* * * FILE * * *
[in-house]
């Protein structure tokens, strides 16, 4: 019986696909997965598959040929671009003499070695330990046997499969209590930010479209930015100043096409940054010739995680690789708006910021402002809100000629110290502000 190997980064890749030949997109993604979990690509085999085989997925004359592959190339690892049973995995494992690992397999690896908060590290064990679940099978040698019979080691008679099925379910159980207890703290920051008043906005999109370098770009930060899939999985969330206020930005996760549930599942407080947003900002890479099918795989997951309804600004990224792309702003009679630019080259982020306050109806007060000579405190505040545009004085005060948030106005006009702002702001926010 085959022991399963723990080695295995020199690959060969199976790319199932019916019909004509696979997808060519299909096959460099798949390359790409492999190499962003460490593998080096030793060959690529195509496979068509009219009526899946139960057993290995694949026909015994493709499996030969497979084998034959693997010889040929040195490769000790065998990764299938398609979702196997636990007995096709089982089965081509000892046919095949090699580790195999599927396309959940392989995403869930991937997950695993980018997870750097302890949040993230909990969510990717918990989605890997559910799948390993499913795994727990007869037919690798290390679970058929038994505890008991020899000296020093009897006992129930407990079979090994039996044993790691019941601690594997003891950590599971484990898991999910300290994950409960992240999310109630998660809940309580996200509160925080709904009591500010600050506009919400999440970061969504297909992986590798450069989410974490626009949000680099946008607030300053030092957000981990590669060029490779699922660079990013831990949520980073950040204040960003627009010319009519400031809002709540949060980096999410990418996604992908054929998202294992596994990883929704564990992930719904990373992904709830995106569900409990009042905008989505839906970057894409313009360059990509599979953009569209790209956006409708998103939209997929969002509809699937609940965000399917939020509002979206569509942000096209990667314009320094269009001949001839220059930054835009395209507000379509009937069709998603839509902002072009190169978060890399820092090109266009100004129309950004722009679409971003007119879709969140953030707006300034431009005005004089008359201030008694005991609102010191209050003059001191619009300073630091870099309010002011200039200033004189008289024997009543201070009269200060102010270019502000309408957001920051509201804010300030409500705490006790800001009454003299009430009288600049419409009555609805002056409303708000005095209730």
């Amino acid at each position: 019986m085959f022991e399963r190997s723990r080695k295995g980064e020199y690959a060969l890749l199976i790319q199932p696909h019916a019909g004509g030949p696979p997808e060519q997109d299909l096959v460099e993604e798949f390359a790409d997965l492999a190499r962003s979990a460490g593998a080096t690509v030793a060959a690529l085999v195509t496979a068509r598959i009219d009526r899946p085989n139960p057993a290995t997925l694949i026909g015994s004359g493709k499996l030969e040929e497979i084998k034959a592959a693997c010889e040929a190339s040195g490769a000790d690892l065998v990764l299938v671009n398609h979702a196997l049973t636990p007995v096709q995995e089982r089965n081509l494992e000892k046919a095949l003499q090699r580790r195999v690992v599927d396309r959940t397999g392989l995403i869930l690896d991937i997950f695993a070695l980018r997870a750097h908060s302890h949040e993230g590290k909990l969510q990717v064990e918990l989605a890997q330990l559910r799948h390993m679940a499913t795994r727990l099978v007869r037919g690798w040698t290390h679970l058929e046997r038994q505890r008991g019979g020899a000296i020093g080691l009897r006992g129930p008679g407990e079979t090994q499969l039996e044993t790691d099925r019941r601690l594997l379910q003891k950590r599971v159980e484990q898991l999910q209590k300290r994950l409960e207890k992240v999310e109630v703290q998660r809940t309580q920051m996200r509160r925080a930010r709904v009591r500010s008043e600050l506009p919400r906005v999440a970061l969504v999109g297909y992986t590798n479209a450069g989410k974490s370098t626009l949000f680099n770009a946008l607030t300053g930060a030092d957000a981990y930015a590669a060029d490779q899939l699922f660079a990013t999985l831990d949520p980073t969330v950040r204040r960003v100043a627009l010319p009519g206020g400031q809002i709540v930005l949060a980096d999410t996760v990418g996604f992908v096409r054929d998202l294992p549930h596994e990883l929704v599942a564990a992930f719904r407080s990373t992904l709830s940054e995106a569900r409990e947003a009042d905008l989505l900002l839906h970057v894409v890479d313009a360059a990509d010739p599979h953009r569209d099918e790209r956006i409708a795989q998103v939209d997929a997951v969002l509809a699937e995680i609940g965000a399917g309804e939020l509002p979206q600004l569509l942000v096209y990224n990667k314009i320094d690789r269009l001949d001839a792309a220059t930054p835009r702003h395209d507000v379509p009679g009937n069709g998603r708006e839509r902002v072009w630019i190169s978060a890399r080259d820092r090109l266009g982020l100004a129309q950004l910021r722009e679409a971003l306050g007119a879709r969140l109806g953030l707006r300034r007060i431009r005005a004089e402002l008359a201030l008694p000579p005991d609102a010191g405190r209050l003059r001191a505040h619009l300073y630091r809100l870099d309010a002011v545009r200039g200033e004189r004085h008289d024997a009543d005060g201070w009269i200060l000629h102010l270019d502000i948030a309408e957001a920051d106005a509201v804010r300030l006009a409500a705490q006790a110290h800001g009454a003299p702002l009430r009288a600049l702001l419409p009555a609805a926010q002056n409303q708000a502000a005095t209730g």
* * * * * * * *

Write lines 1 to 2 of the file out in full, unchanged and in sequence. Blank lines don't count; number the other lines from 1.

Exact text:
[in-house]
């Protein structure tokens, strides 16, 4: 019986696909997965598959040929671009003499070695330990046997499969209590930010479209930015100043096409940054010739995680690789708006910021402002809100000629110290502000 190997980064890749030949997109993604979990690509085999085989997925004359592959190339690892049973995995494992690992397999690896908060590290064990679940099978040698019979080691008679099925379910159980207890703290920051008043906005999109370098770009930060899939999985969330206020930005996760549930599942407080947003900002890479099918795989997951309804600004990224792309702003009679630019080259982020306050109806007060000579405190505040545009004085005060948030106005006009702002702001926010 085959022991399963723990080695295995020199690959060969199976790319199932019916019909004509696979997808060519299909096959460099798949390359790409492999190499962003460490593998080096030793060959690529195509496979068509009219009526899946139960057993290995694949026909015994493709499996030969497979084998034959693997010889040929040195490769000790065998990764299938398609979702196997636990007995096709089982089965081509000892046919095949090699580790195999599927396309959940392989995403869930991937997950695993980018997870750097302890949040993230909990969510990717918990989605890997559910799948390993499913795994727990007869037919690798290390679970058929038994505890008991020899000296020093009897006992129930407990079979090994039996044993790691019941601690594997003891950590599971484990898991999910300290994950409960992240999310109630998660809940309580996200509160925080709904009591500010600050506009919400999440970061969504297909992986590798450069989410974490626009949000680099946008607030300053030092957000981990590669060029490779699922660079990013831990949520980073950040204040960003627009010319009519400031809002709540949060980096999410990418996604992908054929998202294992596994990883929704564990992930719904990373992904709830995106569900409990009042905008989505839906970057894409313009360059990509599979953009569209790209956006409708998103939209997929969002509809699937609940965000399917939020509002979206569509942000096209990667314009320094269009001949001839220059930054835009395209507000379509009937069709998603839509902002072009190169978060890399820092090109266009100004129309950004722009679409971003007119879709969140953030707006300034431009005005004089008359201030008694005991609102010191209050003059001191619009300073630091870099309010002011200039200033004189008289024997009543201070009269200060102010270019502000309408957001920051509201804010300030409500705490006790800001009454003299009430009288600049419409009555609805002056409303708000005095209730």